“Our clinical practice [treats] a variety of children who are either born with congenital hand differences or upper extremity differences, or patients who have had trauma or something happen to them after they’re born,” he says. “There are a lot of patients who come through here and get no surgery at all because all they really need is a lot of encouragement and ability to grow and expand their horizons.”
Dr. Oishi and Staff Hand Surgeon Dr. Christopher M. Stutz have the privilege of seeing many of their pediatric patients from the time they’re a few days old until the time they become 18 years old. “We’re able to keep a database of our patients as far as what type of diagnosis they have, what type of surgeries they underwent, and what their outcomes were, based on very good outcome measures,” Dr. Oishi says.
“I think one of the benefits of being a patient here [at Scottish Rite Hospital] is that in our clinic, if we feel you need to have therapy, we have a therapist who is literally steps away from us,” Dr. Oishi adds.
Building Confidence Through Hand Camp
Scottish Rite Hospital patient Mason was born unable to move his left hand. Mason’s father, Randy, says initially no one was able to name the source of the problem. “In the first seven days of his life, we ended up visiting six doctors, a lot of specialists, and we got referred to [Scottish Rite Hospital],” he says. “As soon as we walked in, they were able to identify the issue.”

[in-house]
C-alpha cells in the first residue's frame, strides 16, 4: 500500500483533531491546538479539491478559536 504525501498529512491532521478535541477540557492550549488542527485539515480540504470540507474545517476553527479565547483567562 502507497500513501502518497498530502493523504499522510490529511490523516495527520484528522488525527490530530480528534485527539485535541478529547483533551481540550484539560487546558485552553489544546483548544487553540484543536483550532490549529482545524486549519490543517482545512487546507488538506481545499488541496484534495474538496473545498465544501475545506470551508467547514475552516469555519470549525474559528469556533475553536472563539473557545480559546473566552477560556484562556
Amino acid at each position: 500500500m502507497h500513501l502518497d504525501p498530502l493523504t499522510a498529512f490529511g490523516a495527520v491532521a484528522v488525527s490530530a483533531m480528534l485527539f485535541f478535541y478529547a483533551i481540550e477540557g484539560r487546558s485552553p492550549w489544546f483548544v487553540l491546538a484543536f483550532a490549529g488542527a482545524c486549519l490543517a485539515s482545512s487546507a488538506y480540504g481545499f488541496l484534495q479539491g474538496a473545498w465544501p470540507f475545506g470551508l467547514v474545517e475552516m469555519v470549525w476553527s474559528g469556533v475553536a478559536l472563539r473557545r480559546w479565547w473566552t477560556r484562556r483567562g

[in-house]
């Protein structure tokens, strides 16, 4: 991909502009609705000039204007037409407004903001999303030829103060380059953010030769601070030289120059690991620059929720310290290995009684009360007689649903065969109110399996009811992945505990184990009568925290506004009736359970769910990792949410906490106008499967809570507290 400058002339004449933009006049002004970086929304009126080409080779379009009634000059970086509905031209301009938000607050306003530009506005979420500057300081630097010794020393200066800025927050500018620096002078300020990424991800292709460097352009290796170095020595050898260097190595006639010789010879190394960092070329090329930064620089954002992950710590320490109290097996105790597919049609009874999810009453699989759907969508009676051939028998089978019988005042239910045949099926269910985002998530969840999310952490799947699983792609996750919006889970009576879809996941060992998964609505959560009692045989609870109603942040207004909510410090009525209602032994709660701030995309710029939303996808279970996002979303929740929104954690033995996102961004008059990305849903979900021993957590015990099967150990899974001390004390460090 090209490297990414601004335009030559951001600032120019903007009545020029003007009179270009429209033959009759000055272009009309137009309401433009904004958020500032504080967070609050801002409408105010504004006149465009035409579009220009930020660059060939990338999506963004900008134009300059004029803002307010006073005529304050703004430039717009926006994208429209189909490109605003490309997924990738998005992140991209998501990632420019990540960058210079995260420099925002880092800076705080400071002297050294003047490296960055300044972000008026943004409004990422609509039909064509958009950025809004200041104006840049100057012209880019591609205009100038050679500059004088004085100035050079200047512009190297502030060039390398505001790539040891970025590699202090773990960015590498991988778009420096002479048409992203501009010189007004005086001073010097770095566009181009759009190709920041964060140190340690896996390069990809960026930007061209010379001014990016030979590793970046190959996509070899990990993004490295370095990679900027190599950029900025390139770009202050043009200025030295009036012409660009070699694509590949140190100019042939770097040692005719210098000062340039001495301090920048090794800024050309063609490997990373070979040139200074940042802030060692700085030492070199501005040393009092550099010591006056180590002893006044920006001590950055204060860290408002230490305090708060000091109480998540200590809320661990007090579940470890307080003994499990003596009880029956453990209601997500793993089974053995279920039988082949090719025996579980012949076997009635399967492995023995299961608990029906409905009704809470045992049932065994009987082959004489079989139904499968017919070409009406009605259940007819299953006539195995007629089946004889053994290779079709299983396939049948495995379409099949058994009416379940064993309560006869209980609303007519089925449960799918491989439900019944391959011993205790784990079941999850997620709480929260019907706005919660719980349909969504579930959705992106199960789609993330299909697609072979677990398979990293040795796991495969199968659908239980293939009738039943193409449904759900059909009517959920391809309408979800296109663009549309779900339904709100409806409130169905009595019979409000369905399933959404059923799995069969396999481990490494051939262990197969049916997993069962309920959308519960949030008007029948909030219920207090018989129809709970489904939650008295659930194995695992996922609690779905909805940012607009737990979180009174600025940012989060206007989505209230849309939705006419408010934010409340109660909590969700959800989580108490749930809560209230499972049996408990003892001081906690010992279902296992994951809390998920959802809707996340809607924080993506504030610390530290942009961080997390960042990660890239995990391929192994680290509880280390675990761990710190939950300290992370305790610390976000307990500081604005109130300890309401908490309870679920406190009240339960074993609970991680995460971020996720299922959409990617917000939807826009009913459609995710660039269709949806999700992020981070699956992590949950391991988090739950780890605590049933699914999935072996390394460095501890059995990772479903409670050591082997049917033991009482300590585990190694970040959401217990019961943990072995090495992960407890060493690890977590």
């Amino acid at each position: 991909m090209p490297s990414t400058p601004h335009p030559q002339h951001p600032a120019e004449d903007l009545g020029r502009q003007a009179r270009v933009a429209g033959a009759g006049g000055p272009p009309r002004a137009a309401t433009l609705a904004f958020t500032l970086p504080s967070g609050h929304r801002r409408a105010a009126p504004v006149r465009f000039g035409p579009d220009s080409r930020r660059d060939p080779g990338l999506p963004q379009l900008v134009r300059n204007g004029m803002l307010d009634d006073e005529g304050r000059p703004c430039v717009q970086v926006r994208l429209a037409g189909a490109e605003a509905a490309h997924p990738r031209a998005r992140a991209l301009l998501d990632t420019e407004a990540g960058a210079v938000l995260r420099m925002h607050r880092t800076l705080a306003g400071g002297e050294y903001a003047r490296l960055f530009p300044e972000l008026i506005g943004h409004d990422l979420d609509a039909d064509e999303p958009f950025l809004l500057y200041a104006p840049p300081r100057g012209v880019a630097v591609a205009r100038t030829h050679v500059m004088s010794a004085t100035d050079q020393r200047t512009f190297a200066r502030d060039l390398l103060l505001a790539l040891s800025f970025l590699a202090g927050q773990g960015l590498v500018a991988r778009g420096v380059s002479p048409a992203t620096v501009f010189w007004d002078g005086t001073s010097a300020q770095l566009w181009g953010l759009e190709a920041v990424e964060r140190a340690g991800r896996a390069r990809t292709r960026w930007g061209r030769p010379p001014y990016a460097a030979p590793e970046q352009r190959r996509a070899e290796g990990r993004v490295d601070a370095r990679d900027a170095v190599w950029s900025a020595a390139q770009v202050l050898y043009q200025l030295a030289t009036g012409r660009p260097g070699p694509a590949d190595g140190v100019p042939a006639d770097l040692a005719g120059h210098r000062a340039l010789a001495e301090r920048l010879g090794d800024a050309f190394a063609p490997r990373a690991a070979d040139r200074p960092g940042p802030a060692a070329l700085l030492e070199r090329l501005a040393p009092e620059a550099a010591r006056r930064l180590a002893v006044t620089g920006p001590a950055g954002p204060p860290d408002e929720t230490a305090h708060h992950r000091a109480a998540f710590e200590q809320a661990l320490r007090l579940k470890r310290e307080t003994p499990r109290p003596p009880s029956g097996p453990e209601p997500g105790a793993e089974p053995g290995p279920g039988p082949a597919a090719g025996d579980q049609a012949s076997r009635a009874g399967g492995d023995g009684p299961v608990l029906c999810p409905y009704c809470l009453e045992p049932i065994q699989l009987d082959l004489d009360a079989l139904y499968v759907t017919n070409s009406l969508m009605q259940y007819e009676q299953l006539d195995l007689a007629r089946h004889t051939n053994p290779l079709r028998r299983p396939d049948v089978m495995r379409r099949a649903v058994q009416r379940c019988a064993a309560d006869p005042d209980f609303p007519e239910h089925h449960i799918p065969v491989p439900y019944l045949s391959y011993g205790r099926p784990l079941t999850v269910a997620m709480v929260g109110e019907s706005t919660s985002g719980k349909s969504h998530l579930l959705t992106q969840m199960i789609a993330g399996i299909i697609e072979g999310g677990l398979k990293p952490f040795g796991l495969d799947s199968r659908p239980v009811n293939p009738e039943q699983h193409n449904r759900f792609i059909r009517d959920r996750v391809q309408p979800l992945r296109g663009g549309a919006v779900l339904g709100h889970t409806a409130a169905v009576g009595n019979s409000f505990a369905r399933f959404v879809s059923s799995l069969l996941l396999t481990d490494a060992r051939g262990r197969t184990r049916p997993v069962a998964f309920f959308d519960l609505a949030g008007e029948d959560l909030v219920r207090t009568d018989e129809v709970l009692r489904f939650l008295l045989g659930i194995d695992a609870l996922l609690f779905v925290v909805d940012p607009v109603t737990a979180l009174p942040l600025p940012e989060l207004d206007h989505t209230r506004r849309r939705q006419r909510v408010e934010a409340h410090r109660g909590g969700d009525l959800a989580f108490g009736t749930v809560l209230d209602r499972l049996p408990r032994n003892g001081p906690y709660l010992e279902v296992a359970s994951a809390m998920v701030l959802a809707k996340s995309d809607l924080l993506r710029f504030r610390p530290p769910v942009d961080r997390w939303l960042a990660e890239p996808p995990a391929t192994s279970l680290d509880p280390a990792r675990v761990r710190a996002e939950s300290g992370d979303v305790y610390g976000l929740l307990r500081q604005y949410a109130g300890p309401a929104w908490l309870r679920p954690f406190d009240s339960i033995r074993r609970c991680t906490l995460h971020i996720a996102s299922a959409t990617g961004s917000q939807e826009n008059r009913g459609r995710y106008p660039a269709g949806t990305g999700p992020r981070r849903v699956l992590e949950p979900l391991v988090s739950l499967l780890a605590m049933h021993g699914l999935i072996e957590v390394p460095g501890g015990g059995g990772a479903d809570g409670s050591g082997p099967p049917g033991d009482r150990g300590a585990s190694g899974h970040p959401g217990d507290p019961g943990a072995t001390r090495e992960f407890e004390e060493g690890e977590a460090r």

Dr. Oishi notes that Mason underwent a free functional gracilis muscle transfer, transferring muscle from his leg to his arm.
“He has roughly 40 to 45 percent usage of his left hand already at the age of 7. We could tell that he’s growing and getting more use all the time,” Randy says. “[Scottish Rite Hospital], with the usage of Hand Camp, has given him the confidence to be able to talk about his arm. He’s not embarrassed by his arm; he doesn’t hide his arm from his friends.”
Amy Lake, therapist and co-director of the Scottish Rite Hospital Hand Camp, says the program started in 1995 to bring families together. “A child with a hand difference can go to school, be involved in activities, and never come in contact with another kid with a hand difference,” she says.
Andrea Brown, Hand Camp co-director, says the Hand Camp instills invaluable confidence in the children who attend. Moreover, parents also benefit from interacting with one another, as they receive valuable information to help their children as well.
Trained Fellows Who Deliver Hand Treatment Excellence
Dr. Oishi emphasizes that one of the most important aspects of the Hand Center is the training this team devotes to their clinicians. “We train fellows and trainees that then go out and practice pediatric hand surgery,” he says. “Our Center’s message is really one that Peter Carter, one of our retired hand surgeons here, taught us all — the to-for rule.”